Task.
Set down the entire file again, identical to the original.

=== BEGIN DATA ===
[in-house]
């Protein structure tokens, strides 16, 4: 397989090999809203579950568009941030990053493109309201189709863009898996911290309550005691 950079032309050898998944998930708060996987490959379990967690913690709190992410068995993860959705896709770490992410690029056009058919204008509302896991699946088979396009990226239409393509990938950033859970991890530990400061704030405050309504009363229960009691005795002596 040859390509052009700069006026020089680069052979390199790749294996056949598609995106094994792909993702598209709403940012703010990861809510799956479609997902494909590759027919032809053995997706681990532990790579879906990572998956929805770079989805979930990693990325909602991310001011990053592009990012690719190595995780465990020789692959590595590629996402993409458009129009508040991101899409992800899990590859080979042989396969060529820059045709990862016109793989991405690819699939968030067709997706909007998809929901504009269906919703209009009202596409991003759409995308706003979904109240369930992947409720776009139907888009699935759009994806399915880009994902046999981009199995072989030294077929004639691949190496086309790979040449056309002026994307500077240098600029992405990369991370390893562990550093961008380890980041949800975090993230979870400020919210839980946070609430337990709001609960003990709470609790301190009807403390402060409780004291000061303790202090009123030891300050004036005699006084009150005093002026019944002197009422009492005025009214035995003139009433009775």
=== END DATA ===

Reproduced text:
[in-house]
């Protein structure tokens, strides 16, 4: 397989090999809203579950568009941030990053493109309201189709863009898996911290309550005691 950079032309050898998944998930708060996987490959379990967690913690709190992410068995993860959705896709770490992410690029056009058919204008509302896991699946088979396009990226239409393509990938950033859970991890530990400061704030405050309504009363229960009691005795002596 040859390509052009700069006026020089680069052979390199790749294996056949598609995106094994792909993702598209709403940012703010990861809510799956479609997902494909590759027919032809053995997706681990532990790579879906990572998956929805770079989805979930990693990325909602991310001011990053592009990012690719190595995780465990020789692959590595590629996402993409458009129009508040991101899409992800899990590859080979042989396969060529820059045709990862016109793989991405690819699939968030067709997706909007998809929901504009269906919703209009009202596409991003759409995308706003979904109240369930992947409720776009139907888009699935759009994806399915880009994902046999981009199995072989030294077929004639691949190496086309790979040449056309002026994307500077240098600029992405990369991370390893562990550093961008380890980041949800975090993230979870400020919210839980946070609430337990709001609960003990709470609790301190009807403390402060409780004291000061303790202090009123030891300050004036005699006084009150005093002026019944002197009422009492005025009214035995003139009433009775």